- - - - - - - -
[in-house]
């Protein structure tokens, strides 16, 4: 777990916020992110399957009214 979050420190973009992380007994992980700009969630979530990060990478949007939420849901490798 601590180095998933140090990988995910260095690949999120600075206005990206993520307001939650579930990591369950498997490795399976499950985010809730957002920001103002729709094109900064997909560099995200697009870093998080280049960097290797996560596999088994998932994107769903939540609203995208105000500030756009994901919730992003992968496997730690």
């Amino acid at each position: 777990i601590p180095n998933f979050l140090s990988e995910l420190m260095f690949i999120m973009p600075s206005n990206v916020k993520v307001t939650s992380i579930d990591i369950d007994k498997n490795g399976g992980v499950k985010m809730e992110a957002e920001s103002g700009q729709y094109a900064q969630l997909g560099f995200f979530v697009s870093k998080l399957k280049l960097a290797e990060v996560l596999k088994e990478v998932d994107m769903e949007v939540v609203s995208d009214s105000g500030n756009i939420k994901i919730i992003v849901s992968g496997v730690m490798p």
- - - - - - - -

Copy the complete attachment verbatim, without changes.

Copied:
[in-house]
């Protein structure tokens, strides 16, 4: 777990916020992110399957009214 979050420190973009992380007994992980700009969630979530990060990478949007939420849901490798 601590180095998933140090990988995910260095690949999120600075206005990206993520307001939650579930990591369950498997490795399976499950985010809730957002920001103002729709094109900064997909560099995200697009870093998080280049960097290797996560596999088994998932994107769903939540609203995208105000500030756009994901919730992003992968496997730690």
């Amino acid at each position: 777990i601590p180095n998933f979050l140090s990988e995910l420190m260095f690949i999120m973009p600075s206005n990206v916020k993520v307001t939650s992380i579930d990591i369950d007994k498997n490795g399976g992980v499950k985010m809730e992110a957002e920001s103002g700009q729709y094109a900064q969630l997909g560099f995200f979530v697009s870093k998080l399957k280049l960097a290797e990060v996560l596999k088994e990478v998932d994107m769903e949007v939540v609203s995208d009214s105000g500030n756009i939420k994901i919730i992003v849901s992968g496997v730690m490798p």